, Volume 103, Issue 2, pp 180–190 | Cite as

Competitive ability and the potential for lotteries among territorial reef fishes

  • D. Ross Robertson
Original Paper


Stegastes diencaeus and S. dorsopunicans are mutually territorial Caribbean damselfishes. S. diencaeus is larger, grows faster and lives longer than S. dorsopunicans. S. diencaeus is a habitat specialist that shares its primary habitat mainly with S. dorsopunicans. Field manipulations show that both S. diencaeus and S. dorsopunicans readily take over living space from smaller, but not larger, heterospecific neighbors. Natural changes in the use of living space by both species occur frequently and adult S. diencaeus often aggressively usurp the living areas of smaller S. dorsopunicans. Lunar and seasonal patterns of juvenile recruitment by S. diencaeus and S. dorsopunicans are similar. Large size bestows competitive superiority on S. diencaeus by giving its adults a superior ability to aggressively acquire living space, and by enabling its juveniles to quickly escape the period when they lack a size advantage. Hence they spend much of their lives as competitive dominants. There is no evidence that competitive advantages arising from large size are offset either by other adult attributes or by differences in temporal patterns of recruitment that affect priority of access to space. The lottery hypothesis for species coexistence relies on patterns of abundance being determined by patterns of recruitment to vacant space because different species have equal space-holding abilities. These data show that the existence of such a mechanism is doubtful.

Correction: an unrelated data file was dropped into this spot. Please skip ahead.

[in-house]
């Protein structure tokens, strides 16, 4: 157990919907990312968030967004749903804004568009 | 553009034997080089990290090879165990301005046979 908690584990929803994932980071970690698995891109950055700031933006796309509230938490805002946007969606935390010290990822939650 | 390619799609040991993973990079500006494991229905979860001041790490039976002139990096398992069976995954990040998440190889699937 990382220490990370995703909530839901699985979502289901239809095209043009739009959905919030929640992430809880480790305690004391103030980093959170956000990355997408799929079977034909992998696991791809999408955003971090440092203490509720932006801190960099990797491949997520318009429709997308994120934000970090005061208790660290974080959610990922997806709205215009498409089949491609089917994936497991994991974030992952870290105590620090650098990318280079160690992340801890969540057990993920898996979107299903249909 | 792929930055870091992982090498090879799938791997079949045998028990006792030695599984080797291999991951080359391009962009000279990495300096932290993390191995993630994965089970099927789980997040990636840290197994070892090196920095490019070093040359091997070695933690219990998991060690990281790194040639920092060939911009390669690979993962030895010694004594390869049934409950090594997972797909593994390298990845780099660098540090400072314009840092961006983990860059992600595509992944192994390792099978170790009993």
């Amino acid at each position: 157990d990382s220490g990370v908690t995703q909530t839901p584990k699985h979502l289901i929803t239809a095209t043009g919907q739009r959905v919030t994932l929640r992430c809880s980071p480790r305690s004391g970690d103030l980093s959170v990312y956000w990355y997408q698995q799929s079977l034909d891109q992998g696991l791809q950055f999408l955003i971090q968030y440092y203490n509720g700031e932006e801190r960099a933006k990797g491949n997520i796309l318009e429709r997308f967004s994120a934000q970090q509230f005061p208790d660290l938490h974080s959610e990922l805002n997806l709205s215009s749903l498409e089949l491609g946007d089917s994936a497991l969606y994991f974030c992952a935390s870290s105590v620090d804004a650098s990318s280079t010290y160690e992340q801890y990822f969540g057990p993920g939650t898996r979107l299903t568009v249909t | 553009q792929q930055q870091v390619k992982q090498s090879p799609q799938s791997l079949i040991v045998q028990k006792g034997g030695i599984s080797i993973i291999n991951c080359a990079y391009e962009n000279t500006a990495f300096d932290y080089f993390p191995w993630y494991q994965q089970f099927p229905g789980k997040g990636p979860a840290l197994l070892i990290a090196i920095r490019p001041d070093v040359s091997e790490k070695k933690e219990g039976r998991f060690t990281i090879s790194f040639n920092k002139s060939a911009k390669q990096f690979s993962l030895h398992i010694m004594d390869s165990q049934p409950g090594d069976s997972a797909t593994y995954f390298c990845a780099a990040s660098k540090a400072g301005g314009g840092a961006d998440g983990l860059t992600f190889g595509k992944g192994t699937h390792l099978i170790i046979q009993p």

Key words

Coral reef fish Lottery coexistence Competitive ability 


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Copyright information

© Springer-Verlag 1995

Authors and Affiliations

  • D. Ross Robertson
    • 1
  1. 1.Smithsonian Tropical Research Institute(Panama)

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